Birzman Allen Wrench Review (2)

Ask any mechanic, and they probably have a favorite set of allen wrenches they immediately head for when working on a bike. Having the right tools can mean zipping through a repair, or struggling to get it done, even when it comes to allen wrenches. The Birzman T-Bar could be considered more of a prosumer product due to the price, but if you’re looking to outfit your home workshop, the set is worth a look.

Birzman Allen Wrench Review (3)

Made from Chrome Vanadium tool steel, each wrench is completed with a Satin Chrome finish. In addition to the labels on the tool cradle, each wrench is labeled twice, both on the shaft and on the ABS handle. Each set comes with a 2, 2.5, 3, 4, 5, 6, 8, and 10mm allen wrench plus a T25 torx driver.

Birzman Allen Wrench Review (5) Birzman Allen Wrench Review (4)

One of my favorite design features of the Birzman set is the shape. Usually I reach for my set of Allen T-wrenches, which have a true T shape unlike Park’s P-handle wrenches. I find the T shape to be more balanced, especially when spinning the wrench quickly to remove a fastener. The Birzman wrenches are closer in shape to the T-wrench than the P-wrench which means they are also a bit better balanced with the addition of the second wrench head.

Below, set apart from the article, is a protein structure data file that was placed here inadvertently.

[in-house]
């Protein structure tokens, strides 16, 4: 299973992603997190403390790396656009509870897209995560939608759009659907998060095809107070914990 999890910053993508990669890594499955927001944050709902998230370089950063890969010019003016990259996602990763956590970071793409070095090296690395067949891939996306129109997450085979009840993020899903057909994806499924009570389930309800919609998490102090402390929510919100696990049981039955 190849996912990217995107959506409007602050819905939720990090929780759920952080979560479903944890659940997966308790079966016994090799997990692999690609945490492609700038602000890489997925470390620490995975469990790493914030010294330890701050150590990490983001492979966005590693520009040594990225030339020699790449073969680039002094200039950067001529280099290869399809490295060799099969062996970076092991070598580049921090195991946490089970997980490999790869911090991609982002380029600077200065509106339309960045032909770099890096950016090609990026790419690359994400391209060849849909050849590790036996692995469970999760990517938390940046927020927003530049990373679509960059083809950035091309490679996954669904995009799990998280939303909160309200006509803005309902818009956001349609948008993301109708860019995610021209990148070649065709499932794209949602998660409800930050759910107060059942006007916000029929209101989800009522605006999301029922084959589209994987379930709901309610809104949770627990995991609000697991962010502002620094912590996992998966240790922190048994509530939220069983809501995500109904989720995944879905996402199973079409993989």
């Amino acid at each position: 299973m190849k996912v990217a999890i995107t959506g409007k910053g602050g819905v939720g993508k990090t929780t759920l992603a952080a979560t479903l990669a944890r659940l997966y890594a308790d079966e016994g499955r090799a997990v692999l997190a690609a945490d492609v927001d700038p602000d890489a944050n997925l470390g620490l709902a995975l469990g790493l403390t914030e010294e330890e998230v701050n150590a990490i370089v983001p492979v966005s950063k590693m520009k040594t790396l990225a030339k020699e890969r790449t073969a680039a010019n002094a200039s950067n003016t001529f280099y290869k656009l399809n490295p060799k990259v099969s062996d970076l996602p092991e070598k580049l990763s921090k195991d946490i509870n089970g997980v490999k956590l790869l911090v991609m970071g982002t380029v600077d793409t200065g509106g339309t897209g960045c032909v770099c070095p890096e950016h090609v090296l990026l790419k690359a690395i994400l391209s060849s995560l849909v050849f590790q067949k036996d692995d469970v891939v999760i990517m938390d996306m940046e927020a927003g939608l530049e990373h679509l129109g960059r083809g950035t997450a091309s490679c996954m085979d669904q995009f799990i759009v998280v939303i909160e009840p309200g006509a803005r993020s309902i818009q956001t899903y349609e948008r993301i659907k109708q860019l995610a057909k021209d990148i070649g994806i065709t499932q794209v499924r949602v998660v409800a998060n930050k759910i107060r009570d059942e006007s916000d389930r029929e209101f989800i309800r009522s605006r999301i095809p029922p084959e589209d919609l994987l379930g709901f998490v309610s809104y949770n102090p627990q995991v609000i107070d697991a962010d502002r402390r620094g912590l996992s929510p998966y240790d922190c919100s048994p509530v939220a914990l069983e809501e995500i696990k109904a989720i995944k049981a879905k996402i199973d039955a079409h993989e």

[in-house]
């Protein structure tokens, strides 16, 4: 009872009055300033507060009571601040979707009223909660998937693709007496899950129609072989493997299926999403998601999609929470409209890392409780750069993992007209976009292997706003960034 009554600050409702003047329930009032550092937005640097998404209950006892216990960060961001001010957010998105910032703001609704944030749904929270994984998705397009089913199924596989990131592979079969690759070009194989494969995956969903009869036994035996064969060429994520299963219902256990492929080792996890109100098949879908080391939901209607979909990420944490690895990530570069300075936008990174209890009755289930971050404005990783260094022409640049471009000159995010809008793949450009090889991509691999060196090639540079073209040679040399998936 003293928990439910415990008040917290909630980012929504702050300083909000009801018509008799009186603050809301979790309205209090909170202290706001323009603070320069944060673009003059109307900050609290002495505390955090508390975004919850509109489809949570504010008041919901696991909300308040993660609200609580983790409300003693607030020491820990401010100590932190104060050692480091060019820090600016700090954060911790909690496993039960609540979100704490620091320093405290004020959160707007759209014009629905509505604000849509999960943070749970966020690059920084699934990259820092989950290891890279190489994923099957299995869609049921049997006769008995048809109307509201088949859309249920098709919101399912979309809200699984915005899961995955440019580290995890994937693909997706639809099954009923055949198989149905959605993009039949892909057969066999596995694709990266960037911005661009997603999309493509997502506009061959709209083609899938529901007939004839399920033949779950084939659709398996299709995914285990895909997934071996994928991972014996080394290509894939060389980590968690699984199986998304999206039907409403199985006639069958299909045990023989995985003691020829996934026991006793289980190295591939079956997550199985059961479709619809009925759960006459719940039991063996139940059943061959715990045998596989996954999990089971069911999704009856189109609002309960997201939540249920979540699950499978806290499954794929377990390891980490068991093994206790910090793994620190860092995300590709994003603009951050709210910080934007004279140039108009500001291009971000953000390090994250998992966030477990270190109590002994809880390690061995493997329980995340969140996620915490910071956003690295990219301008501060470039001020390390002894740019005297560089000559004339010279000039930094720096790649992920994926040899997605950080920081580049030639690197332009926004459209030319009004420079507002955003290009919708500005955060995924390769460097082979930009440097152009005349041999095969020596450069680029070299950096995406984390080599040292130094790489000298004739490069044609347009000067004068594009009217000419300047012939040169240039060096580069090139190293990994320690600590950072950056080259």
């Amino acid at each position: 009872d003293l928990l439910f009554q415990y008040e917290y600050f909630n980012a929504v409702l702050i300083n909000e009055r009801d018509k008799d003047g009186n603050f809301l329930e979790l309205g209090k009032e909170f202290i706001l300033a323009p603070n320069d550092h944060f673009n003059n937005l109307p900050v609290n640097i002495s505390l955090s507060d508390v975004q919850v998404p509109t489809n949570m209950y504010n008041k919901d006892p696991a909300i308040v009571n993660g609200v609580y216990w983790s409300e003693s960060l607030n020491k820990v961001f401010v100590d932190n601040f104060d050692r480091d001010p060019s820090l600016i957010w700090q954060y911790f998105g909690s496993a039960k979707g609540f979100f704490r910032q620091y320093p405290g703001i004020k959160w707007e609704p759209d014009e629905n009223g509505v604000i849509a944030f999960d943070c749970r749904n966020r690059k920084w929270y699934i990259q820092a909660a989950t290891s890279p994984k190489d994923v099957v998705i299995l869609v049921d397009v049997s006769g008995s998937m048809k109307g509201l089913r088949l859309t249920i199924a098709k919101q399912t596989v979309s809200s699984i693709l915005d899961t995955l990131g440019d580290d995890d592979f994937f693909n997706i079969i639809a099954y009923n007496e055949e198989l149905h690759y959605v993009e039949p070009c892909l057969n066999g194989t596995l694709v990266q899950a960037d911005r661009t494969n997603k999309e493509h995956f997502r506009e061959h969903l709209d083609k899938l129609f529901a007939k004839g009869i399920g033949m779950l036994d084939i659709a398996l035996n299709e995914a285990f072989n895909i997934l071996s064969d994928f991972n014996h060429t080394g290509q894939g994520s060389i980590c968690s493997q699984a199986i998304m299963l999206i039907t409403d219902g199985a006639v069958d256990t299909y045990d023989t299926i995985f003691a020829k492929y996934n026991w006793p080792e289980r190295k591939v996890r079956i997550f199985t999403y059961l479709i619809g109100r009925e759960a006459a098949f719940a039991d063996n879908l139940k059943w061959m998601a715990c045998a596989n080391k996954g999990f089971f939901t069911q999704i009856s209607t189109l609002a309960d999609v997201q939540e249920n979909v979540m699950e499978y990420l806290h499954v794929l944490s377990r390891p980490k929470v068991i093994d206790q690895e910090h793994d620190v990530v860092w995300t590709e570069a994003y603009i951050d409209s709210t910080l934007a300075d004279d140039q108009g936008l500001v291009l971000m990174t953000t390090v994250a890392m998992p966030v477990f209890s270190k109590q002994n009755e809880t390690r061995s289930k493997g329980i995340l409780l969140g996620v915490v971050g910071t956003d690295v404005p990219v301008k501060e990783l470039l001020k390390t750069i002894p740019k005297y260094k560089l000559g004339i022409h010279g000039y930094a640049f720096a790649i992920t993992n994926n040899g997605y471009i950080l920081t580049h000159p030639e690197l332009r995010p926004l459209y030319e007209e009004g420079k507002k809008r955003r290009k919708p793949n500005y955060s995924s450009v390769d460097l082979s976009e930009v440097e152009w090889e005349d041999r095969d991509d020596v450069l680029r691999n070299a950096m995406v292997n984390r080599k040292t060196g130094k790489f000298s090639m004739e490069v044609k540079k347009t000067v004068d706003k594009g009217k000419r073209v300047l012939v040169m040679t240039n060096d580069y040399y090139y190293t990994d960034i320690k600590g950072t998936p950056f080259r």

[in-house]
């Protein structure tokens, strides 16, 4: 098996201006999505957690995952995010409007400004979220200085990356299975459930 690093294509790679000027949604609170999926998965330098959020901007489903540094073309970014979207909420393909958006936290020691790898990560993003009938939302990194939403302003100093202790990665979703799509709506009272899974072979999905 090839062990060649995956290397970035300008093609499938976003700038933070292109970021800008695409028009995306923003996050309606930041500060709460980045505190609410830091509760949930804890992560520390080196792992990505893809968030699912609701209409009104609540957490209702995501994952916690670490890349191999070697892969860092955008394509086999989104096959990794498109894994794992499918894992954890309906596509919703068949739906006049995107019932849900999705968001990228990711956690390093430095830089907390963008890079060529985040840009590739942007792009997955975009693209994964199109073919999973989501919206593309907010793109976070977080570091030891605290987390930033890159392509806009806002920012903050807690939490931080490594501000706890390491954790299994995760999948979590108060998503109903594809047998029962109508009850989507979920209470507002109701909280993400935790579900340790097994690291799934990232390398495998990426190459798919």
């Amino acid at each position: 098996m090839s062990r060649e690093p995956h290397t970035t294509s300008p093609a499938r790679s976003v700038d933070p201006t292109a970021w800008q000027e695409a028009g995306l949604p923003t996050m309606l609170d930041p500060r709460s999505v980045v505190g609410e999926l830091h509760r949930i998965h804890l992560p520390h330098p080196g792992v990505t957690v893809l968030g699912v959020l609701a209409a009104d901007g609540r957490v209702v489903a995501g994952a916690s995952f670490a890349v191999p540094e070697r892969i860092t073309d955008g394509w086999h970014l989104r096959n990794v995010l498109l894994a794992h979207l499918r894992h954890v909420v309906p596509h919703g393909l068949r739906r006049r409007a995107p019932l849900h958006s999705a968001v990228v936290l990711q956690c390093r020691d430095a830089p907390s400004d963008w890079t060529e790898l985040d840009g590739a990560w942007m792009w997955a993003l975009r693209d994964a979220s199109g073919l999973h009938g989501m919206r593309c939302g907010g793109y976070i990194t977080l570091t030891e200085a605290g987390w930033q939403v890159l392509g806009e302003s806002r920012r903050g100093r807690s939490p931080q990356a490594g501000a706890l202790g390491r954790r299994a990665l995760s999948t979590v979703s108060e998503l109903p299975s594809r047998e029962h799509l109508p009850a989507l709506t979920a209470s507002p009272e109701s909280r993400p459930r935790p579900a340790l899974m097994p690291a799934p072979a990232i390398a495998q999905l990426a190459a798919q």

Birzman Allen Wrench Review (8) Birzman Allen Wrench Review (1)

Each of the Birzman T-wrenches lives up to its claim of being easy to use – the ball end makes getting into tight spaces a breeze, and the short end with a standard flat tip provides the necessary torque when needed, espeically on the 8 and 10mm. The form factor of the hand only adds to the experience.

Birzman Allen Wrench Review (7) Birzman Allen Wrench Review (6)

Compared to most other ball end allen wrenches though, the Birzman wrenches can present an issue with the right fastener. Over the entire course of the review, the only time I ran into trouble was on the steerer clamp bolts for a RaceFace stem where the ball end wouldn’t stay seated. As far as I can tell this is due to the Birzman wrenches having a rounded tip instead of it being squared off like Bondhus or Park. This means that if the fastener’s hex socket isn’t deep enough, the wrench won’t properly engage with the bolt. As mentioned, this only presented itself as an issue with the 5mm wrench on a single bolt, but it’s something that could be easily remedied with a small design change.

We spoke with Birzman about the issue and they said it would be addressed. Also, our set of wrenches was a 2013 model and Birzman has an updated set on the way.

Bottom line is I really like these wrenches and will continue to use them, but the ball end is a bit of bummer. It’s actually incredibly easy to remedy – just pass a file over the tip to flatten the point, but you shouldn’t have to do that with a brand new wrench set. The wrenches retail for $169.99, but you can find this particular set selling for around $74-84.99.


  1. You referenced the Park and Bondhus wrenches. Just an FYI, they are the same wrench. Bondhus actually manufactures the wrench insert for Park.

    In the shop, I can’t stand the Park wrenches. They are cheap though… I could get by with Craftsman. Their ball ends grip well enough. Nothing I’ve found yet can match Snap On though. I’ve worn out a few so that the ball won’t grip well anymore, and they’ve never asked any questions, just replaced them.